Jamie Lee Curtis Talks the End of ‘Halloween,’ Her Number One Piece of Advice, and Rapping With Lindsay Lohan

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Jamie Lee Curtis is deep in the promotional cycle for Halloween Ends, the supposed final chapter of a horror franchise that’s played a pivotal role in her life ever since she was 19 years old. But on this day in mid-August her mind is somewhere else: the little message on Zoom that notifies you when a conversation is being recorded. “It says ‘Got it,’ which, don’t you feel is a little casual?” she asks. “What I’m concerned about is Zoom’s assumption that I’m down with it all — that I’m totally groovy with it. They’ve never met me, Zoom.”

I haven’t met her, either, until now. The 63-year-old actress is on her bed in a cozy, wood-paneled room, in what she describes as an “undisclosed mountainous location.” She’s lying on her side with her head in her hands, her black long-sleeve shirt in stark contrast to the ivory bedding. It’s this laid-back posture — as well as what she says next — that confirms she is, indeed, down with it all: “Have you ever heard Al Yankovic’s brilliant ‘Word Crimes’ song?”

Halloween Ends, out Oct. 14, is the final installment to writer-director David Gordon Green’s Halloween trilogy that follows up the original 1978 movie as if the other nine sequels — most of which are barely watchable — never existed. Curtis spoke to us about playing Laurie Strode for the final time, the only line she’s ever improvised in her 45-year career, and why she thinks giving advice is hostile. 

Is Halloween: Ends really the end for your character Laurie Strode?  
I thought it was the end years ago. The last thing in the world I thought I would ever do again was a Halloween movie. [Then] I was sitting in my house and the phone rang, and it was Jake Gyllenhaal. He said, “Hey, my friend David [Gordon Green] would like to talk to you.” Now, I’ve made three of them in five years. 

It is the end of this trilogy, for sure. And yet this year is my Beatles birthday [64], and I feel more alive than I have ever felt. So to assume that in 10 years I won’t feel even more alive would then bring a question of, “Well, why not?” 

Why do you feel more alive than ever?
Wow. That’s the heaviest question that there’s no quick answer to. There are a lot of factors. I’m considering writing a book called Die Alive, which has become a bit of a rallying cry for me. I want to die very creative. Whatever moment of clarity happens for people when you realize you have zero time to waste — for me, it really hit at 60. “If not now, when? If not me, who?” I realized that I’ve been a creative person since I was 18 years old, and there’s been a lot in my head that has not come out. I have movie and TV show ideas. I made a short Super 8 film, which was about a botanist whose wife was eaten by her house plants. I have shit in my head! [Laughs.] If I died without releasing all that creativity, that’s the real tragedy. It lit a fire under me.

JLC in the original ‘Halloween,’ in 1978. © Compass International Pictures/Everett Collection

Another title for your book could be your line from Freaky Friday, “Make good choices.”
“Make good choices” is the only line in my life I have ever improvised. It was the first day of shooting [and] we were at Palisades High School. I had a five-year-old son at home and a 15-year-old daughter. I pulled up dropping her off at school, and for some reason that popped out of my mouth. What it really stands for is, make brave choices. Bring your ideas out into the world. They’re yours. They are only yours.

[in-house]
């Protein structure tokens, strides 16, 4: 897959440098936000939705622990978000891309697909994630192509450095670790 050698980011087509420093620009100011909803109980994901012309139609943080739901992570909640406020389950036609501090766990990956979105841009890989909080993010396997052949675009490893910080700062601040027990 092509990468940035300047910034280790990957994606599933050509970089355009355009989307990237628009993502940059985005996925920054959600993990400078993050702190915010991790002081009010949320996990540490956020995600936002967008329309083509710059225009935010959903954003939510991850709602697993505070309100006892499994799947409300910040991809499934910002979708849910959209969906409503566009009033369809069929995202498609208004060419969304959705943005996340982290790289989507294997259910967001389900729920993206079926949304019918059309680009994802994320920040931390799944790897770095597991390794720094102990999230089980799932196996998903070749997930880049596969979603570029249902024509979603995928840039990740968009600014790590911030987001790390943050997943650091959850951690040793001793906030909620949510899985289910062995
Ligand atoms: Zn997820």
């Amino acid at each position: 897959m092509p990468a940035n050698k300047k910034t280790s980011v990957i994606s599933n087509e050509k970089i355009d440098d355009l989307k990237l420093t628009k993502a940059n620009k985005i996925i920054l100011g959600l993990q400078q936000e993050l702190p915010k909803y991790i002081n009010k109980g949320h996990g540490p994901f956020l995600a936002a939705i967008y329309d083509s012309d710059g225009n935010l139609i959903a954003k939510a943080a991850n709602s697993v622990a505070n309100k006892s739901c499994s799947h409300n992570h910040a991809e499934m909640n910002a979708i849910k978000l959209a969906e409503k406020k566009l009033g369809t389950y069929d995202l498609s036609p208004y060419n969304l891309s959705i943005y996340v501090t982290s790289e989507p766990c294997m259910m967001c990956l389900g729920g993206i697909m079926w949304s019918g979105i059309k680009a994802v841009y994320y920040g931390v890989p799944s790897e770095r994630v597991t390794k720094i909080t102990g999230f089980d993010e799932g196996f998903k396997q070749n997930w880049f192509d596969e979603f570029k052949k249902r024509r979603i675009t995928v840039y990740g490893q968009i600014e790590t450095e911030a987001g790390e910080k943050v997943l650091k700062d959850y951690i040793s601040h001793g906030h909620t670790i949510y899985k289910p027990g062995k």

Freaky Friday was released almost 20 years ago. Why do you think it still resonates with young people?
Because everybody struggles with that conundrum of adulthood and youth. We all judge both sides really harshly. It’s that old adage of, “Walk a mile in my shoes.” Freaky Friday is one of those great examples of, you’re challenging somebody because they make you angry because of their limitations. And then you walk in their shoes and recognize that, in fact, all of those restrictions are there for a reason. 

Your co-star in that movie is Lindsay Lohan, and you two have such a strong chemistry in the film. Do you still speak to her?
We do. When I have relationships with famous people, and I get a text from that person out of the blue, I’m very protective. “Hey, Jamie, it’s so-and-so.” I understand there’s a lot of bullshit out in the world, and a lot of fakery, and people pretending to be people. So, I have secret questions. I go to my secret question right away so that, if they answer it, I know it’s them. And if they don’t, I know it’s a fishing expedition.

What is your secret question for Lindsay?
If I tell you this, then I’m going to have to come up with another for her. But my question, up until today, for Lindsay is, “What was the song that we were both trying to learn the rap to in the car when we were shooting the car scene?” And that would be the Justin Timberlake song “Like I Love You.” There’s a rap in the middle of it by Clipse, and the two of us were sitting in the car starting and stopping the tape player — that’s how long ago it was — learning, “Ma, what you want to do? I’m in front of you/Grab a friend, see I can have fun with two.” 

Do you have another secret question for someone else you can tell me? 
I have one for Daniel Craig. If for some reason Daniel texted me, I would say, “What was the last gift you gave me?” But I’m not going to tell you what it is, because then I would have to change that with him. It’s something only he would know. 

When you were labeled a “scream queen” after Halloween, was there comfort in knowing your mom Janet Leigh had gone through a similar experience after starring in Psycho?
Oh, totally. It’s probably the greatest benefit to having been raised in show business, that I was aware that can become a problem. So there was a conscious moment of saying I wasn’t going to do any more of those [types of films]. It’s probably the only time in my life that I’ve ever made a big choice as a performer to not go into that kind of work again. 

Being the child of celebrities is a double-edged sword: You have an advantage, but you constantly have to prove yourself. At what point do you think you established yourself as an actress?
That’s the great news: I don’t think I have. I go into everything brand-new, wide open. I don’t understand why I’ve been able to do this for such a long time. I don’t think I ever will. But I don’t think that’s my job, to understand it. It’s my job to just do it. And I’ve been really lucky to do it in all sorts of areas — good things, bad things, commercial things, failures, high-profile things, zero-profile things. TV commercials for yogurt that makes you shit. TV commercials for L’eggs pantyhose. TV commercials for big-screen TVs. TV commercials for phones. TV commercials with O.J. Simpson for Hertz. 

Somewhere back in the day, when I was a young woman, somebody recognized that I could sell things. Because of the movie Baby Boom, women were in the marketplace as business executives, and they needed someone to represent that demographic. They wanted that person to be funny and physical. And for whatever reason, whatever movie of mine had come out prior to that, someone said, “Well, what about her?”